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Next Generation Materials: Understanding the Structure and Arrangement of Nanomaterials and the Influence on Functional Properties

  • Author(s): Kartub, Kellen
  • Advisor(s): Corn, Robert M.
  • et al.
Abstract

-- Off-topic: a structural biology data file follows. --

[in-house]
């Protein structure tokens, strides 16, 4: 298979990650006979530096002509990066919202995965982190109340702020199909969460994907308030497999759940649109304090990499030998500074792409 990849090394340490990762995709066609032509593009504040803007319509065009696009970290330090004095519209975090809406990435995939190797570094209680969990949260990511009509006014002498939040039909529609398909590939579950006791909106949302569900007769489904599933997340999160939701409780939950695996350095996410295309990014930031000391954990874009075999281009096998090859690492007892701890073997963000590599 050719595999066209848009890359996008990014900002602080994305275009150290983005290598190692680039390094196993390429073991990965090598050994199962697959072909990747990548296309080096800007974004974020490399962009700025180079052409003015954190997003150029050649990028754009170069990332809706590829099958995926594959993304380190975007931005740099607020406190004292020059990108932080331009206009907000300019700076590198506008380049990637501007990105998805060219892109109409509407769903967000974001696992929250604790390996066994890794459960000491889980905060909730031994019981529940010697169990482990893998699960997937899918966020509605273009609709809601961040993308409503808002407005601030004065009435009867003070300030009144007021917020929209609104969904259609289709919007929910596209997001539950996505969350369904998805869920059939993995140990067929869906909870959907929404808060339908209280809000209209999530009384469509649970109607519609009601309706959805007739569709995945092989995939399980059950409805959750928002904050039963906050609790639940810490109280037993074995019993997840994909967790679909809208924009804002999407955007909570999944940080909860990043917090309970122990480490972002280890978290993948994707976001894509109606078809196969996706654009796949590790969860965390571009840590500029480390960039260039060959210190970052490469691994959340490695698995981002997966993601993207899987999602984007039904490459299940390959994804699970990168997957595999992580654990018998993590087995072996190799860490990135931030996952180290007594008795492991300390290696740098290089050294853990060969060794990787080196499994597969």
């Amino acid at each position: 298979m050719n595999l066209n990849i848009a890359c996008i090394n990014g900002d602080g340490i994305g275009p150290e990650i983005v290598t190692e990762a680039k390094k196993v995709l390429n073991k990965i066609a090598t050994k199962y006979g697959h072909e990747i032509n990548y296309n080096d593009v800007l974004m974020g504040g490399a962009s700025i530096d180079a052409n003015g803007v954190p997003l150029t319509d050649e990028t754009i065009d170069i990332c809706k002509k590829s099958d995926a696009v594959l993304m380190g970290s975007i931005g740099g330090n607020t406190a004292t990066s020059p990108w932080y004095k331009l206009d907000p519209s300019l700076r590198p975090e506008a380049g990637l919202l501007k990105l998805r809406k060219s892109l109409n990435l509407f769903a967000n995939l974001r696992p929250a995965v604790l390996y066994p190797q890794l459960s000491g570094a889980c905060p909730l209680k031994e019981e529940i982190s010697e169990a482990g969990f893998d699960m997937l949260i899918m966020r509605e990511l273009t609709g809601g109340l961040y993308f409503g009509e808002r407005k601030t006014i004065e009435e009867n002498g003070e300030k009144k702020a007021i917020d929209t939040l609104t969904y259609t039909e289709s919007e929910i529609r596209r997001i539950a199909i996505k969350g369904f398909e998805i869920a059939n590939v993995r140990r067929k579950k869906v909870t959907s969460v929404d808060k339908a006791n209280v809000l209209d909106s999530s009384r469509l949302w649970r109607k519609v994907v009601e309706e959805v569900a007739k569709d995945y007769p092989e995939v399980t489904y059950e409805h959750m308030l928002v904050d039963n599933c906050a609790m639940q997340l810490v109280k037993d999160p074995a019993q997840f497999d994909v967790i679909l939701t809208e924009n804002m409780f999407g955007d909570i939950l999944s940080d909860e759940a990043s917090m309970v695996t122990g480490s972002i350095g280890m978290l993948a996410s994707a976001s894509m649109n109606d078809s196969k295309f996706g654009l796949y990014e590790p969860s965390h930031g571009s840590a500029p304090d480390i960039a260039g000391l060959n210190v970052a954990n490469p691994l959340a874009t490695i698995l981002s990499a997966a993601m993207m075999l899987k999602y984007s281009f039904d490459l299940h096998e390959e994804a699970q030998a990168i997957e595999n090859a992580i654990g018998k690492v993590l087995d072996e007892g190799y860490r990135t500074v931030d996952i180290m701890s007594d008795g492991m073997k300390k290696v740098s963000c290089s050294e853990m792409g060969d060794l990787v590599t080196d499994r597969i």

This dissertation presents three different projects aimed at understanding how fabrication, functionalization, and arrangement of nanostructures relates to their resulting properties. The composition, dimensions, and arrangement of nanoparticles and nanostructures are particularly significant for controlling the properties of magnetic nanoparticles, optical nanostructures, and directed assemblies of gold nanoparticles. Chapter 2 of this thesis demonstrates how the size and composition of ferrite nanoparticles are directly linked to the unique magnetic properties they exhibit, and how with further functionalization, these nanoparticles can be modified for future biological applications. Magnetic ferrite nanoparticles were synthesized at various sizes, 10 and 40 nm, and then post-synthetically modified with a hydrophilic polyacrylic acid coating before further incorporation of these nanoparticles into biologically relevant systems such as poly-lysine and polyacrylic acid hydrogels. In Chapter 3, we look at the reduction of electrochromic WO3 and its arrangement within highly patterned nanostructured arrays, which we anticipate will exhibit localized surface plasmon resonance (LSPR) in an effort to develop powerful new surfaces for light-based sensing applications in the near infrared. Several post-fabrication modification techniques, including furnace reduction and MoO3 doping, were explored to create permanent reduced states within the WO3 crystal lattice. Finally, Chapter 4 presents our progress in developing improved methodologies to structurally characterize DNA-gold interactions of smaller masses. 1.4 nm nanogold was bound to 60 base-pair thiol-modified DNA strands, purified, and then analyzed through cryo-electron microscopy.

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